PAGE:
2012 Cayman R with EVOMSit tuning, Tubi, Lightweight flywheel
This beautiful 2012 Cayman R was transported to us shortly after the owner took delivery of the vehicle. He knew the R was a great base to start with and after driving it about 3000 miles, he had a few ideas on how he could improve upon what he liked about it.
The owner also requested that we test drive the car in stock form and determine what we would want to change if it was our own car.
It's unnecessary to change the appearance of anything here: the bright 19-inch OEM wheels look great and the factory Cayman R wing and front look just about perfect in silver with the yellow PCCB calipers.
It was refreshing to see a 6-speed after so many recent PDK cars.
The owner plans to track the car occasionally so he was most interested in mechanical upgrades: more power, suspension improvements and the brakes and cooling. So on the lift she goes...
We first tuned the ECU with EVOMSit software for another 16 horsepower and sharper throttle response by remapping the e-gas pedal. We also enabled left-foot braking for track use.
Here's a video showing EVOMSit tuning on the Cayman R:
Off comes the front bumper cover, and lights:
For additional horsepower and response we also added the IPD Competition Plenum and 82mm throttle body. Stock parts ready to come out:
And ready to go in:
Next we took the Porsche factory center 997 radiator and related shroudings:
One complaint we have been hearing about the DFI Cayman and Boxster models is that the brake pedal feel isn't quite what you'd expect, even with PCCB ceramic rotors. Luckily Porsche's 997.2 GT3 brake master cylinder fits, so with a little work the brake feel is transformed and the pedal can gain some of that instant feedback found on the GT3 models:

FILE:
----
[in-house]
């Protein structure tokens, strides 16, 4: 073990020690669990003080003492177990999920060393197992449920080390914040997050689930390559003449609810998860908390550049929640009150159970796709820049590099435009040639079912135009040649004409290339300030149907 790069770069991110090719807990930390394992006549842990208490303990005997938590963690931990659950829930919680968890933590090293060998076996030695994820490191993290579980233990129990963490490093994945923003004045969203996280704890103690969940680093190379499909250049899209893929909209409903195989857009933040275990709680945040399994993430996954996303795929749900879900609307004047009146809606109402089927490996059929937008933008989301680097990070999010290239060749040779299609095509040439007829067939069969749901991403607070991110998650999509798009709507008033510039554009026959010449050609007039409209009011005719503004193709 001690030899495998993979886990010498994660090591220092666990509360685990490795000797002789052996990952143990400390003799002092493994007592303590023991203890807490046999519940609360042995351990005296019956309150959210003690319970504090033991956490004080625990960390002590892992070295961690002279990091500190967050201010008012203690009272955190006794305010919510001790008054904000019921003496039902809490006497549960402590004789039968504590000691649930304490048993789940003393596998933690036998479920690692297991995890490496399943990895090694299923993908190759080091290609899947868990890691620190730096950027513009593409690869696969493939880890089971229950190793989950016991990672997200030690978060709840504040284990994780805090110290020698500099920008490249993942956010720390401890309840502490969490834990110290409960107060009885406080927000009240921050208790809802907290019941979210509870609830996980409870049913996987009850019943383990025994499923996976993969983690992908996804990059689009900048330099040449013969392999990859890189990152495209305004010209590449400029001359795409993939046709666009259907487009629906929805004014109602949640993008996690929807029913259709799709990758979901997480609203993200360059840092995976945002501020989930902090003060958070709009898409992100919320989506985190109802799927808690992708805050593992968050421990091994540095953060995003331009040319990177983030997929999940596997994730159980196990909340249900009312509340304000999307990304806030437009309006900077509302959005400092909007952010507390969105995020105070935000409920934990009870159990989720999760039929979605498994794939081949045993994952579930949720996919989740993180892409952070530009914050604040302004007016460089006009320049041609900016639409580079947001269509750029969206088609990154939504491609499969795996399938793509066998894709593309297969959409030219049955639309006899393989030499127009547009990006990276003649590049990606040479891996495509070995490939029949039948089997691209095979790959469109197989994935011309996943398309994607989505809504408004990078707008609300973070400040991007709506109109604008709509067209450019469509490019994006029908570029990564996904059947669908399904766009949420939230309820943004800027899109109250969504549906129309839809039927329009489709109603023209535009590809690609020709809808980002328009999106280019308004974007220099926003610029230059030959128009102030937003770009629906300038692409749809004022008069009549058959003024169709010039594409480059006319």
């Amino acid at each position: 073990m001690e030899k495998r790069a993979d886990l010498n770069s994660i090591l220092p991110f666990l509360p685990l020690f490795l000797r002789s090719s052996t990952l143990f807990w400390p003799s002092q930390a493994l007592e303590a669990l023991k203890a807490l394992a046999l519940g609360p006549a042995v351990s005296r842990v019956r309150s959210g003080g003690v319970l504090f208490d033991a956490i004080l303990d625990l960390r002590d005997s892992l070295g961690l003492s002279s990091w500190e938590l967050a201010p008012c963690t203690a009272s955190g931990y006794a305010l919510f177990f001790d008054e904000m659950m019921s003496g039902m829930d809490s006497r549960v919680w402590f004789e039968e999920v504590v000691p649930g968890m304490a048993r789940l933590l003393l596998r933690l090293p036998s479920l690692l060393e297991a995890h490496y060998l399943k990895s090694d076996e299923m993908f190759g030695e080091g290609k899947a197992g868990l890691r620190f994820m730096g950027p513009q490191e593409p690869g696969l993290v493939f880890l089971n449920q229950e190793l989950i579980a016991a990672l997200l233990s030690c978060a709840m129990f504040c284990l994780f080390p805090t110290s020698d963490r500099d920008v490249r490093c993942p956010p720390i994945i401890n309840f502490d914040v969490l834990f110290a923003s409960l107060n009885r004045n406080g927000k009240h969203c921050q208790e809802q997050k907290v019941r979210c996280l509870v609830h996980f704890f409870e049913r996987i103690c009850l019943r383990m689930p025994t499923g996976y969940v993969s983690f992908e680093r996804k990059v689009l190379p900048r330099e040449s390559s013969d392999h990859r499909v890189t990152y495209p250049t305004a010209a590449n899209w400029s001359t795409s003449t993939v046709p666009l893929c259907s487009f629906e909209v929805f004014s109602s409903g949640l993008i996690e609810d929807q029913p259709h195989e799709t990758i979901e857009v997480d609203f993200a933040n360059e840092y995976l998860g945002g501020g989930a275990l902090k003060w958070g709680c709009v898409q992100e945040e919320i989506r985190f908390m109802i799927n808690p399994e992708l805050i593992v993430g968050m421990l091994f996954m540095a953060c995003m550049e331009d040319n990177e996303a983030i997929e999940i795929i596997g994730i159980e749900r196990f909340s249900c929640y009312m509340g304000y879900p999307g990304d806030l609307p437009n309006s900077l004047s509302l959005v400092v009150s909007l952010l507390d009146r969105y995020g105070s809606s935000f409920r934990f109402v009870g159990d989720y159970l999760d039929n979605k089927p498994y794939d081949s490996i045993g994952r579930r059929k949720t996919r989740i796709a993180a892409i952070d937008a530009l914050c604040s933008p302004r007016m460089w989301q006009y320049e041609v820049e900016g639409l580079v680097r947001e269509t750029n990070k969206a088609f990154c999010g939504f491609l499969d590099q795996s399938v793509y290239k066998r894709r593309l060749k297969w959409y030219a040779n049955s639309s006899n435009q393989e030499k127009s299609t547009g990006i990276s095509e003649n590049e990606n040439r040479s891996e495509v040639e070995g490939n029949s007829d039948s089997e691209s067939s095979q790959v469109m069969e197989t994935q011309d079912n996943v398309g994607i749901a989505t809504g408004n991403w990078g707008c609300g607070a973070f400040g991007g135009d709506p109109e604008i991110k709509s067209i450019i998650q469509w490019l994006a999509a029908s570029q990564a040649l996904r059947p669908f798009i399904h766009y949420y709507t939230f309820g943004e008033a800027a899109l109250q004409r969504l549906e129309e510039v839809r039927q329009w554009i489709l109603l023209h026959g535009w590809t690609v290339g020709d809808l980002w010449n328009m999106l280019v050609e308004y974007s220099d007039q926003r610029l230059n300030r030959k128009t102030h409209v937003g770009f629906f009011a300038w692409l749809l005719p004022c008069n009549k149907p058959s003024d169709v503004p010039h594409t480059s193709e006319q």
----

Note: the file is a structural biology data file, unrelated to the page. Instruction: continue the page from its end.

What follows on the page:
Stock suspension bits:
To stiffen up the rear suspension and give more adjustment, RSS's adjustable toe-steer kit and locking plates were installed:
An ugly and quiet stock exhaust:
With the DFI generation of Porsches upon us, the common complaint is that the car just doesn't sound special. It doesn't suit the car: in fact it barely suits a sewing machine. So on the floor it goes...
We'll deal with the exhaust a bit later.
Since this car features an old fashioned manual transmission, this means Porsche has put in the heavy dual-mass flywheel. While it's great for keeping the noise down (and this unit is a little lighter than previous generations) it's not nearly as rev-happy and fun as the 14-pound lightweight unit, which significantly helps acceleration on the 3.4L engine.
The transmission is removed.
The stock flywheel bolted to the engine:
The new flywheel:
One other weak-point on the 987 platform is in the LSD department. Gaurd's GT Pro Limited Slip Differential upgrade is just the ticket. The Pro sports High Strength, hardened 4340 Chromoly billet, 8620 cover, multi disc, Pro+ is 100% 8620 billet.
A Tubi exhaust was installed after ceramic hot-coating in black.
Here's a short video showing the Tubi on a DFI 987.2:
Before the car was complete, the tires were also switched. Porsche supplied Michelin Pilot Sport 2 tires, but the owner preferred the Michelin Pilot Sport Cup tires, commonly found on the 997 GT3RS.
And here she is, all ready for the road or track:
We drove the car before and after all of these upgrades. The most obvious difference was in the acceleration. Sure the car sounds a bit raspier and the brake feel is nicer, but the combination of the lightweight flywheel, software and exhaust really helped to bring the car alive. With TCS disabled the tires spin freely in 1st gear and the engine is much peppier as the revs climb. The sound is nice, deep and exotic but not too loud (it helps with a 6-speed and hardtop). The suspension feels tighter in the rear and these Michelin Pilot Sport Cup tires, once the release agents are scrubbed off, should provide a huge traction boost over the OEM rubber. We are really happy with how the car turned out, and can't wait to hear what the owner thinks once she's home again safe and sound!